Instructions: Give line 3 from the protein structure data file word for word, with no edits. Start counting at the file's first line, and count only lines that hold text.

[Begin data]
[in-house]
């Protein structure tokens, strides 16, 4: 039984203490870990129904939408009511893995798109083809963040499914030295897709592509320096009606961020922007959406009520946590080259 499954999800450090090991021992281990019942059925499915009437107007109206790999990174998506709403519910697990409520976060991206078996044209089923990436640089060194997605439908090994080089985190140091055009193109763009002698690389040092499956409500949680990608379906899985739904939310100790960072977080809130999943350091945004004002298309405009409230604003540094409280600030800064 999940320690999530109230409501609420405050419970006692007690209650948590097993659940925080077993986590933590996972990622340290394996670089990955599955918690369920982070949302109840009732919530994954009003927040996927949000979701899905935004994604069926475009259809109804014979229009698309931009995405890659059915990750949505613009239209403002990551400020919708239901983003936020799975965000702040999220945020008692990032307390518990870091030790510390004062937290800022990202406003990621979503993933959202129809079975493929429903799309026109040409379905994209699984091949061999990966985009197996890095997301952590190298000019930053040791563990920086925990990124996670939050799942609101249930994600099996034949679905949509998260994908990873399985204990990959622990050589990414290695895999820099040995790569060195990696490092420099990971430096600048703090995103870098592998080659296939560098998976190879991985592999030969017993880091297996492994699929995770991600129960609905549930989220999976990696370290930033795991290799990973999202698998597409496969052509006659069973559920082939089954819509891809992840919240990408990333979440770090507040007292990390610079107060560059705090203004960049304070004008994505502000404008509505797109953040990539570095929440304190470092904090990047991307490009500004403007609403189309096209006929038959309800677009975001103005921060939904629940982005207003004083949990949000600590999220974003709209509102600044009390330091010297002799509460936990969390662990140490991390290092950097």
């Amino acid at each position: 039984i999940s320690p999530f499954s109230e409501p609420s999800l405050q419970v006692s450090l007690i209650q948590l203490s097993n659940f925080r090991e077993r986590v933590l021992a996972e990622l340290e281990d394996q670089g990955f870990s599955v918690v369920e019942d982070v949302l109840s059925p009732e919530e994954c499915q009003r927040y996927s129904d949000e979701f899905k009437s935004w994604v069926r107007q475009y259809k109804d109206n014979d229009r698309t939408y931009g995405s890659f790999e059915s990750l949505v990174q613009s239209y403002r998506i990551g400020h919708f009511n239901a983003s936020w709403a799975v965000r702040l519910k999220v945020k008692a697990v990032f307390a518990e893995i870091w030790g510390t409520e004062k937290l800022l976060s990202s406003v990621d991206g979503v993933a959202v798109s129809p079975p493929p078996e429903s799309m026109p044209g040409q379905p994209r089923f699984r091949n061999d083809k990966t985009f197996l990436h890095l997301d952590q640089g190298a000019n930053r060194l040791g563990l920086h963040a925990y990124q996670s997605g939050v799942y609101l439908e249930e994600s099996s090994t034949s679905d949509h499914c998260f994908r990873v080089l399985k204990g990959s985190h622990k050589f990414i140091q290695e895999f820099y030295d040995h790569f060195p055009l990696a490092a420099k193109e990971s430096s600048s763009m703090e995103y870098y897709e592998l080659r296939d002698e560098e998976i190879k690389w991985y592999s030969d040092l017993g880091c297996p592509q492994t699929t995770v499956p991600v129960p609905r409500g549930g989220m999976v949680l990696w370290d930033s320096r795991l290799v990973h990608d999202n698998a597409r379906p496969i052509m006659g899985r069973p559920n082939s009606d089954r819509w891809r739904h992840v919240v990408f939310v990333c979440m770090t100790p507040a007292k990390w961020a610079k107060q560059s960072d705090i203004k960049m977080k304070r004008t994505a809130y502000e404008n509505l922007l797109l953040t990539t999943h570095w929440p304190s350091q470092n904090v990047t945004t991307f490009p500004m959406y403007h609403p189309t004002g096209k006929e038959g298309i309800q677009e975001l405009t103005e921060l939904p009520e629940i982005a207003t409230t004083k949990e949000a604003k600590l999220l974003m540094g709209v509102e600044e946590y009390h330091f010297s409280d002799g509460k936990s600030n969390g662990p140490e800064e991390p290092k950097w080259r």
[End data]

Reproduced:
């Amino acid at each position: 039984i999940s320690p999530f499954s109230e409501p609420s999800l405050q419970v006692s450090l007690i209650q948590l203490s097993n659940f925080r090991e077993r986590v933590l021992a996972e990622l340290e281990d394996q670089g990955f870990s599955v918690v369920e019942d982070v949302l109840s059925p009732e919530e994954c499915q009003r927040y996927s129904d949000e979701f899905k009437s935004w994604v069926r107007q475009y259809k109804d109206n014979d229009r698309t939408y931009g995405s890659f790999e059915s990750l949505v990174q613009s239209y403002r998506i990551g400020h919708f009511n239901a983003s936020w709403a799975v965000r702040l519910k999220v945020k008692a697990v990032f307390a518990e893995i870091w030790g510390t409520e004062k937290l800022l976060s990202s406003v990621d991206g979503v993933a959202v798109s129809p079975p493929p078996e429903s799309m026109p044209g040409q379905p994209r089923f699984r091949n061999d083809k990966t985009f197996l990436h890095l997301d952590q640089g190298a000019n930053r060194l040791g563990l920086h963040a925990y990124q996670s997605g939050v799942y609101l439908e249930e994600s099996s090994t034949s679905d949509h499914c998260f994908r990873v080089l399985k204990g990959s985190h622990k050589f990414i140091q290695e895999f820099y030295d040995h790569f060195p055009l990696a490092a420099k193109e990971s430096s600048s763009m703090e995103y870098y897709e592998l080659r296939d002698e560098e998976i190879k690389w991985y592999s030969d040092l017993g880091c297996p592509q492994t699929t995770v499956p991600v129960p609905r409500g549930g989220m999976v949680l990696w370290d930033s320096r795991l290799v990973h990608d999202n698998a597409r379906p496969i052509m006659g899985r069973p559920n082939s009606d089954r819509w891809r739904h992840v919240v990408f939310v990333c979440m770090t100790p507040a007292k990390w961020a610079k107060q560059s960072d705090i203004k960049m977080k304070r004008t994505a809130y502000e404008n509505l922007l797109l953040t990539t999943h570095w929440p304190s350091q470092n904090v990047t945004t991307f490009p500004m959406y403007h609403p189309t004002g096209k006929e038959g298309i309800q677009e975001l405009t103005e921060l939904p009520e629940i982005a207003t409230t004083k949990e949000a604003k600590l999220l974003m540094g709209v509102e600044e946590y009390h330091f010297s409280d002799g509460k936990s600030n969390g662990p140490e800064e991390p290092k950097w080259r």